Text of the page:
When grief doesn’t go away

It’s normal to feel sad, numb, or angry following a loss. But as time passes, these emotions should become less intense as you accept the loss and start to move forward. If you aren’t feeling better over time, or your grief is getting worse, it may be a sign that your grief has developed into a more serious problem, such as complicated grief or major depression.

Complicated grief

The sadness of losing someone you love never goes away completely, but it shouldn’t remain center stage. If the pain of the loss is so constant and severe that it keeps you from resuming your life, you may be suffering from a condition known as complicated grief. Complicated grief is like being stuck in an intense state of mourning. You may have trouble accepting the death long after it has occurred or be so preoccupied with the person who died that it disrupts your daily routine and undermines your other relationships.
Symptoms of complicated grief include:
  • Intense longing and yearning for the deceased
  • Intrusive thoughts or images of your loved one
  • Denial of the death or sense of disbelief
  • Imagining that your loved one is alive
  • Searching for the person in familiar places
  • Avoiding things that remind you of your loved one
  • Extreme anger or bitterness over the loss
  • Feeling that life is empty or meaningless

The difference between grief and depression

Distinguishing between grief and clinical depression isn’t always easy, since they share many symptoms. However, there are ways to tell the difference. Remember, grief can be a roller coaster. It involves a wide variety of emotions and a mix of good and bad days. Even when you’re in the middle of the grieving process, you will have moments of pleasure or happiness. With depression, on the other hand, the feelings of emptiness and despair are constant.
Other symptoms that suggest depression, not just grief:
  • Intense, pervasive sense of guilt.
  • Thoughts of suicide or a preoccupation with dying.
  • Feelings of hopelessness or worthlessness.
  • Slow speech and body movements
  • Inability to function at work, home, and/or school.
  • Seeing or hearing things that aren’t there.

Can antidepressants help grief?

As a general rule, normal grief does not warrant the use of antidepressants. While medication may relieve some of the symptoms of grief, it cannot treat the cause, which is the loss itself. Furthermore, by numbing the pain that must be worked through eventually, antidepressants delay the mourning process.

When to seek professional help for grief

If you recognize any of the above symptoms of complicated grief or clinical depression, talk to a mental health professional right away. Left untreated, complicated grief and depression can lead to significant emotional damage, life-threatening health problems, and even suicide. But treatment can help you get better.
Contact a grief counselor or professional therapist if you:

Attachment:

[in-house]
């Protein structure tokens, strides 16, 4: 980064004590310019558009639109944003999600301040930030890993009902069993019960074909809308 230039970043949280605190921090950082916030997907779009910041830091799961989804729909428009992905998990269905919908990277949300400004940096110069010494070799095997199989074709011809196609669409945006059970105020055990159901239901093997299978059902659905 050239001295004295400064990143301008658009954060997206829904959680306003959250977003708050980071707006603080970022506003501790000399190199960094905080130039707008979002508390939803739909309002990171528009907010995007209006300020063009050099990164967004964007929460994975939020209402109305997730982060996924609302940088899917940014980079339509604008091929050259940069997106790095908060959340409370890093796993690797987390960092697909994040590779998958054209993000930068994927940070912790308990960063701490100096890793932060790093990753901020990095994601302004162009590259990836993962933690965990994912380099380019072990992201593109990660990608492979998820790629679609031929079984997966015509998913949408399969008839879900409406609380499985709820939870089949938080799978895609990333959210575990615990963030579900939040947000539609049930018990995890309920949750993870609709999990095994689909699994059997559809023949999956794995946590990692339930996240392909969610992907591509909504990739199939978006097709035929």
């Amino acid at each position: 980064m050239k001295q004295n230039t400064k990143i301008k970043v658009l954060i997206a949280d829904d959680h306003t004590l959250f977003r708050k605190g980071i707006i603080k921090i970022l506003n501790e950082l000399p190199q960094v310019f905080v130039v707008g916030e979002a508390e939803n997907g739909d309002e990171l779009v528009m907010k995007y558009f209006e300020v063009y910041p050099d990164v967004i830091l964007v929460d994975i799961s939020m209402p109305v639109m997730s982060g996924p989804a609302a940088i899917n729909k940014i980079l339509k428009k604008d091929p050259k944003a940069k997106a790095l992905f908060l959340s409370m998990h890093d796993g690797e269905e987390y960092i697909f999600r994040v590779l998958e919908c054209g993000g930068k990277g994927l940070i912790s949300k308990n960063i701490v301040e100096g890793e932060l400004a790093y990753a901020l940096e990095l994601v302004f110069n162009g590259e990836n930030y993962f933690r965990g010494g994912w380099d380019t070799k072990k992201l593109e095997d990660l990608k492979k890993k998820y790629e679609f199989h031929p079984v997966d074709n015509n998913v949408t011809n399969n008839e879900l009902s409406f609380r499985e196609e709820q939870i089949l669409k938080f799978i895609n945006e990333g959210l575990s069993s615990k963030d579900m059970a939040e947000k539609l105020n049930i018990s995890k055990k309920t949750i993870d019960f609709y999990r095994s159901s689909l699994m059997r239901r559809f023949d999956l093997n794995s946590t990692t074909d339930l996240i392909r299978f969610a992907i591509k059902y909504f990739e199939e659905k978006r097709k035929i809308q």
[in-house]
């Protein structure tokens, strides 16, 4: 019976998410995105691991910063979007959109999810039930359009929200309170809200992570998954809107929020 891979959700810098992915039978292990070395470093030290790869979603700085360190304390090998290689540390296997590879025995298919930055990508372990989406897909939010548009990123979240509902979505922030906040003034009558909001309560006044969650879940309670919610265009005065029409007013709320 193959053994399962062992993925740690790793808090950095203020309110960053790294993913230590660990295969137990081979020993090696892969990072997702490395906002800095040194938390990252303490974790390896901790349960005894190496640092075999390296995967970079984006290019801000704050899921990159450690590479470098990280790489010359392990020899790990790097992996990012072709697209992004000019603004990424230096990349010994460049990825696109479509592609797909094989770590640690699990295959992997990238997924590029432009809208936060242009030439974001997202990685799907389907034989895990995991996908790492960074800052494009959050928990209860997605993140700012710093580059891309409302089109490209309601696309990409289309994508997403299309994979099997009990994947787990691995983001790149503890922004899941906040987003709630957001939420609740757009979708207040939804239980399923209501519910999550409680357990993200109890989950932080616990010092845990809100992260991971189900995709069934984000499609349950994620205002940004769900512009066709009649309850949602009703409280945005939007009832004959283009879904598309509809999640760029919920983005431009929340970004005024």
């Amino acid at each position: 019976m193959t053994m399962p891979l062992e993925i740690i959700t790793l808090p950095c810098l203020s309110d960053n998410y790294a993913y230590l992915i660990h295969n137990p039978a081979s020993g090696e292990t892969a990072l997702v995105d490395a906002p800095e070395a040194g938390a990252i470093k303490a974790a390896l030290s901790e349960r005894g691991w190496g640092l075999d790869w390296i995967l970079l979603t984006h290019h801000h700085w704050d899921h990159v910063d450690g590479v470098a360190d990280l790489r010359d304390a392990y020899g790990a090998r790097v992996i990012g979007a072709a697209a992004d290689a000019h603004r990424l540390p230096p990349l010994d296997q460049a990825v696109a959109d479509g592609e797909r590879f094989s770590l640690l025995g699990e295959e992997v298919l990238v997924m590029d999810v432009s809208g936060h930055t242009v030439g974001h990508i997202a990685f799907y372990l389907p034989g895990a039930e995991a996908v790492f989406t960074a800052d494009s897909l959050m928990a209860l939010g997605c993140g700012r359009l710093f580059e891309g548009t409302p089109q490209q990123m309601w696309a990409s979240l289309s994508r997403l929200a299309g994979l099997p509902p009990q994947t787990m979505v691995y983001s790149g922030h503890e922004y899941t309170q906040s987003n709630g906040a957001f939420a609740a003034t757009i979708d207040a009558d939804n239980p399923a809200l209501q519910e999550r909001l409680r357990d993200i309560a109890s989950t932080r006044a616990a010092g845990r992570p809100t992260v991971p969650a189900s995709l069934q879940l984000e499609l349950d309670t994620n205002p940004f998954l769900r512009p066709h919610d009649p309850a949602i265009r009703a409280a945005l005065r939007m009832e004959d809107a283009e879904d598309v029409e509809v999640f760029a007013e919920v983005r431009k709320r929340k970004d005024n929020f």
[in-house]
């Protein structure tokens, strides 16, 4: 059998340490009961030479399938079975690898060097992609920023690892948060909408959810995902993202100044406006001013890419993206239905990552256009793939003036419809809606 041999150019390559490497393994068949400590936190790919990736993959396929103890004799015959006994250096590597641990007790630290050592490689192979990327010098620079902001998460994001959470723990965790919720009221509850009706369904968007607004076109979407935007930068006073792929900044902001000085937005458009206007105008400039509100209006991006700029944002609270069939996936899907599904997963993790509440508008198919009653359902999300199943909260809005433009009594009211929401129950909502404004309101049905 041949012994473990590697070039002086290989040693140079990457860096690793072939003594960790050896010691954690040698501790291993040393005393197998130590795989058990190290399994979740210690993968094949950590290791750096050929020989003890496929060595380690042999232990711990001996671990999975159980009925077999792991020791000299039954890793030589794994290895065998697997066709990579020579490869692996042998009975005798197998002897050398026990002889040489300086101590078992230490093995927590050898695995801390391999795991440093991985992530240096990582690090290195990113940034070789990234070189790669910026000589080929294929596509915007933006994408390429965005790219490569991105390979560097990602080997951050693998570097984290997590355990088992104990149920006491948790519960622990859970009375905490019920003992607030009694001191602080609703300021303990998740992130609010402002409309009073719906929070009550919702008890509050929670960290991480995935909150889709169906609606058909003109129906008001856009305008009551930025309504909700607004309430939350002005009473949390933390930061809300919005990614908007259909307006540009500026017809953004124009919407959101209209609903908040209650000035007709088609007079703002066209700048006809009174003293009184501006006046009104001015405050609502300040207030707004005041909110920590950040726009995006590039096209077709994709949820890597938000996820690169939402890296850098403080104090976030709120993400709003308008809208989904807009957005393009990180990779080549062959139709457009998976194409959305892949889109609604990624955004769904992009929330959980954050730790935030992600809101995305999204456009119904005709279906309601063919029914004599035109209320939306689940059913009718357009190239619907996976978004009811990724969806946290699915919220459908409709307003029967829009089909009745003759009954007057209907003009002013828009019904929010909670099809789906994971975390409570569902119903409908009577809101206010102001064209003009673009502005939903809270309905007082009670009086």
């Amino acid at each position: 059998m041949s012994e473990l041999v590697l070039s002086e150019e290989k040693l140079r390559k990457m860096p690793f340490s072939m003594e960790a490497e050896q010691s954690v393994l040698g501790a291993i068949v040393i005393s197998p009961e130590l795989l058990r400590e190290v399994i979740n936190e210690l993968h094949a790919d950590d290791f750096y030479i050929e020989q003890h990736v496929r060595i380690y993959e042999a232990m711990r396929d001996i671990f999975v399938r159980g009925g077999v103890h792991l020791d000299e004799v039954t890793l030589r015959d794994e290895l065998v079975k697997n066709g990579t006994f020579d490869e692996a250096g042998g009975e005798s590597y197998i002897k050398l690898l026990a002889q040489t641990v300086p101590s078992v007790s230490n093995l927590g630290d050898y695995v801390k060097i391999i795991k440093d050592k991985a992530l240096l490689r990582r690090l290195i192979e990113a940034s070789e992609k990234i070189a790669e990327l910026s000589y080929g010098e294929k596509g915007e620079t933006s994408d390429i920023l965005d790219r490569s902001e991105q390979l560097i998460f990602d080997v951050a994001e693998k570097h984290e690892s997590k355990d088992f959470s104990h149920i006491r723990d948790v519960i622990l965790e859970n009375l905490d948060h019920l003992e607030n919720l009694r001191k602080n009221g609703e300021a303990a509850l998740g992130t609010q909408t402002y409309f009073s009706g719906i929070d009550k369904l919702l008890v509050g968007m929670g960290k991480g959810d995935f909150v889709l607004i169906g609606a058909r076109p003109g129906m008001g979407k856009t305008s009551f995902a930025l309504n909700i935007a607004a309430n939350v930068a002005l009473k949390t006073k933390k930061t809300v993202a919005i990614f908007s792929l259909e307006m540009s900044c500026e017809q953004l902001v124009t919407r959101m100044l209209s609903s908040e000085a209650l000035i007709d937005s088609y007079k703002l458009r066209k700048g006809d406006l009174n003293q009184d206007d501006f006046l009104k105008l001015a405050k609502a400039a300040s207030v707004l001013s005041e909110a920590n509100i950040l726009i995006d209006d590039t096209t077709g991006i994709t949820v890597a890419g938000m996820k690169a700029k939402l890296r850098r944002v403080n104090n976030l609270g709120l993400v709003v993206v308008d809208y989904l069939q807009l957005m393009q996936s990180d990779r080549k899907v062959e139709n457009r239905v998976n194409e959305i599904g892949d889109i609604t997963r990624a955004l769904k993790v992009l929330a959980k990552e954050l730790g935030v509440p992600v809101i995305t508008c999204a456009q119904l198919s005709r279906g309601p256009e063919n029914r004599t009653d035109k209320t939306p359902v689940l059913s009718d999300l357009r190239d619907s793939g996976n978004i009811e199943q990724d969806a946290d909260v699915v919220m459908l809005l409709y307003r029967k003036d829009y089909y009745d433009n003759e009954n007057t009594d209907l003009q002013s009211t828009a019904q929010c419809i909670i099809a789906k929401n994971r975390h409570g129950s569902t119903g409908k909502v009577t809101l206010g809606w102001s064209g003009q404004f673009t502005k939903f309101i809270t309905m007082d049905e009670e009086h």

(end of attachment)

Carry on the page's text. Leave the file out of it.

• Feel like life isn’t worth living
  • Wish you had died with your loved one
  • Blame yourself for the loss or for failing to prevent it
  • Feel numb and disconnected from others for more than a few weeks
  • Are having difficulty trusting others since your loss
  • Are unable to perform your normal daily activities

Wednesday, November 7, 2012

Hopelessness and Suicide

At the women's prison I work at they have a new job, essentially life sentenced inmates who have had specialized training are now "observing" other inmates who are in segregation due to suicide (talk of it, paraphernalia or an attempt.)  This is a controversial plan; inmates watching other inmates and when necessary calling for an Officer.  The inmates who have just started this say more than anything it is boring; lots of downtime, odd shift hours- but they get paid for it and these are "mentors," in our program.  I spent part of this week talking to one of these inmates about her shift last night which began at 2am and she told me about the training and what she had learned about suicidal risk factors.  She did not mention the #1 risk factor for suicide, which is hard to assess as an observer- hopelessness.
From this amazing documentary interviewing people who jumped
Hopelessness is the despair you feel when you have abandoned hope of comfort or success.  I often refer to hopelessness of being in a black box and being able to see a way out.  Hopelessness is the #1 indicator of suicide; more than age, gender or even past attempts.  When someone does not see a way out, or things improving they are more likely to hurt themselves.
The Beck Hopelessness Scale is a 20-item self-report inventory developed by Dr. Aaron Beck. It is designed to measure three major aspects of hopelessness: feelings about the future, loss of motivation, and expectations. The test is designed for adults aged 17 – 80.Individuals completing the scale are asked to answer the questionnaire based on their attitudes during the preceding week. It may be administered in written or oral form, and each item is scored with a true/false. Total scores range from 0-20 with higher scores indicating a greater degree of hopelessness.